When asked why her sister would have tried to stop her from escaping an arranged/forced marriage Lana said: “Because she knew the consequences."
“Things like this are never acceptable in our families, we belong to tribes and to them honor is everything, not even a human being's life is more valuable than honor,” she added.
After Lana and Khaled married, they fled the country together and have never been back since.
"If I had ever gone back, they would've killed me," she said.
"Where's the honor in taking a human being's life?"
While Lana was lucky enough to escape death, many others haven't been so fortunate... Zeina is one of them.
The 20-year-old was murdered by her brother in 2016 after he discovered that she had a mobile phone the family didn't know of.
To him, that meant she must have been hiding a relationship from the family, and so, deserved death.
Her best friend Leila spoke to StepFeed and shared the heartbreaking details.
"Zeina was a beautiful, vivacious 20-year-old ... to this day, we all just can't believe the horrific way she was taken away from us," she said.
"Her family thinks this is an 'honor' killing; they believe that her death restored the family's honor. But where's the honor in taking a human being's life?" Leila asked.
"Something needs to change ... if it doesn't the lives of hundreds of other women will continue to be at risk," she added.
Zeina's case wasn't the only one recorded in 2016. In fact, The Sisterhood, a Global Association that tracks women’s rights issues in the country, noted a 53 percent rise in such killings in that year alone.
In 2016, the country also saw five honor killings take place in the space of one week.
According to Human Rights Watch, "the spate of violence renewed attention to 'honor' killings in the country at the time."
A few positive changes
In recent months, Jordan has made strides when it comes to amending/issuing laws that protect women from different types of violence and abuse.
This includes the passing of a law that no longer allows rapists to escape punishment by marrying their victims.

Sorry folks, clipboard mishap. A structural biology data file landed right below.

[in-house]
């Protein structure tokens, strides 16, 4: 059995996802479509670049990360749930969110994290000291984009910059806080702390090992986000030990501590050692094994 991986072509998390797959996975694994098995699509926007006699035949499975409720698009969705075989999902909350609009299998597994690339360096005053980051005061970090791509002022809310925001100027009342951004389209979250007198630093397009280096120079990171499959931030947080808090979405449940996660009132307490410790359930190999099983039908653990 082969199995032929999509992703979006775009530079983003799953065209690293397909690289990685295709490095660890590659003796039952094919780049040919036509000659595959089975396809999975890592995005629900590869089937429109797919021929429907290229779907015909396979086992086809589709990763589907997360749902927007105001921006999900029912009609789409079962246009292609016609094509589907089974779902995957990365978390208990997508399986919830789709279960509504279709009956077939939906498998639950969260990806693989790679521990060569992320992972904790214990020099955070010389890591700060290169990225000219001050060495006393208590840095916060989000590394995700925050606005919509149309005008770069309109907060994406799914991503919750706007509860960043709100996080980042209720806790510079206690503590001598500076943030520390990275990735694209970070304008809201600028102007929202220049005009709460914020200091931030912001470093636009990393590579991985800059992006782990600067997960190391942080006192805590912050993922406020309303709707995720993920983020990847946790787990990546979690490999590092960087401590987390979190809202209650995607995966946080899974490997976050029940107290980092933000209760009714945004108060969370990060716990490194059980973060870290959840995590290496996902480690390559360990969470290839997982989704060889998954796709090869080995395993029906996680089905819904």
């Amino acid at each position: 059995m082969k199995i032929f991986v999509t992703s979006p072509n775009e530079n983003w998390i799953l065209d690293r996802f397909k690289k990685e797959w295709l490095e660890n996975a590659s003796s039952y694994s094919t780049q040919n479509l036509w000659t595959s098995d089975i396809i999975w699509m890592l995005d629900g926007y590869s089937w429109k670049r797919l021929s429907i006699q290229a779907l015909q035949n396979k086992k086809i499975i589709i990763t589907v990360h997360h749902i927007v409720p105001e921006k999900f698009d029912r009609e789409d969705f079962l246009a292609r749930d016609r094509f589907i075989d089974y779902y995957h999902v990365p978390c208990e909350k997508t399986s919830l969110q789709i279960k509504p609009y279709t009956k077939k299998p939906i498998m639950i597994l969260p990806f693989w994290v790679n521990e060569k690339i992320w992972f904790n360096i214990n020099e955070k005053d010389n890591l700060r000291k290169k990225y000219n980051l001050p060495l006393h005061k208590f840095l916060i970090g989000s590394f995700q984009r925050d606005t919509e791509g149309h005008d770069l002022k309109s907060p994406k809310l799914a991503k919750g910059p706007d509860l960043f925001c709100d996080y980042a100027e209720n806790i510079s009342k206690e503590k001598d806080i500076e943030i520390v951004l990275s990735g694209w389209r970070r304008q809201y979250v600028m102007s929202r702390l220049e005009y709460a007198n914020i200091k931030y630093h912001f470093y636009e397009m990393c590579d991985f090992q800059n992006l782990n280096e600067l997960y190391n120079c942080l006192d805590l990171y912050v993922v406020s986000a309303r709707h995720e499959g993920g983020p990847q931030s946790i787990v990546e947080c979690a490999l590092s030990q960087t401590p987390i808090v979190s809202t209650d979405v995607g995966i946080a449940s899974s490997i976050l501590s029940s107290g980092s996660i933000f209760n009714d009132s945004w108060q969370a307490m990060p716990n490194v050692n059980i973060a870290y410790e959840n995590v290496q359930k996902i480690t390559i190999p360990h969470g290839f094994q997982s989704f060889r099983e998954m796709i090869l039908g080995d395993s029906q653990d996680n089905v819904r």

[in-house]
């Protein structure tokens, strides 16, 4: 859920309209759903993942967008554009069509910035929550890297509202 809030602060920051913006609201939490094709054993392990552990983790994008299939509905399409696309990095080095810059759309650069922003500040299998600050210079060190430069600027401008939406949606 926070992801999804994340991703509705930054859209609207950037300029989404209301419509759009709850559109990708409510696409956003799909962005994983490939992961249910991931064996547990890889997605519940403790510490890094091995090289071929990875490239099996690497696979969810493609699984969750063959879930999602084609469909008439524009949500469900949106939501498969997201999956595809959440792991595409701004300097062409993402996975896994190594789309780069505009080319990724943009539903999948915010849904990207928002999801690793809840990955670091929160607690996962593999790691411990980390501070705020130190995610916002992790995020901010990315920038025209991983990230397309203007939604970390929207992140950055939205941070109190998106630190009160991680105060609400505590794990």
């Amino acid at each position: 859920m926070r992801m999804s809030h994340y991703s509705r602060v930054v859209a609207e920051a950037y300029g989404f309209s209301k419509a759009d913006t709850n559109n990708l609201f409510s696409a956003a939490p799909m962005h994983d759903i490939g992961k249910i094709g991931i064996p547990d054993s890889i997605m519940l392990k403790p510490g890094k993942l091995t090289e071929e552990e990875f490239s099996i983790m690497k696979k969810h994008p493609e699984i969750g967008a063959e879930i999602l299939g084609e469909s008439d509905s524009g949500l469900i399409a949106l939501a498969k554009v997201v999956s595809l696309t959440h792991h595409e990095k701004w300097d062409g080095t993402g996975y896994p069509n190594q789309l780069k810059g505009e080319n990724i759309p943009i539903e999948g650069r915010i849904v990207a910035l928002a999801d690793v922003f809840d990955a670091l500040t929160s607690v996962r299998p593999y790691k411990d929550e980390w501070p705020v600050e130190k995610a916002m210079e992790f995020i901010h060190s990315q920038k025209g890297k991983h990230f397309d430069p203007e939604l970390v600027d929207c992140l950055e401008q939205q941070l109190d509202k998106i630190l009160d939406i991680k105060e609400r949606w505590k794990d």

Earlier this week, the country's parliament also finally amended a controversial article that previously allowed 'honor' criminals to get reduced penalties.
The amendment still requires approval from the country's upper house, which is commonly regarded as a mere formality.
Last year, and in yet another bid to curb the number of honor killings in the country, Jordan’s Iftaa department, which is responsible for issuing religious edicts, issued a fatwa banning them.
In an aim to send a message to the public that courts will no longer tolerate those who kill women in the name of family honor, a few judges have also issued landmark rulings in individual cases, imposing severe punishments on perpetrators of such crimes.
More needs to be done
Even though positive changes have been made, Abu Ajam noted that those who commit honor crimes can still find ways to escape just punishment.
This is because they can find legal loopholes in laws that have yet to be amended.
"When a citizen is murdered (in any crime even if not related to honor), the victim's 'personal' right is immediately transferred to that victim's family," she explained.
"When we talk about an 'honor' crime, the perpetrator and the victim usually hail from the same family and this is why more often than not we see families forsaking the victim's right - something that effectively reduces the perpetrator's sentence," she added.
Abu Ajam also spoke about the country's 1954 Crime Prevention Law (also known as protective detention).
This law allows for the imprisonment of women who are at risk of being murdered by their families or those who have survived murder attempts.
"We're talking about hundreds of women, lawyers, teachers, even doctors, who are incarcerated because they are at risk of being murdered," Abu Ajam said.
According to the Jordanian activist, real change will only come about when these legal loopholes are tackled, when women no longer end up in jail if they survive an honor killing, and when an effective national strategy to stop these crimes is implemented.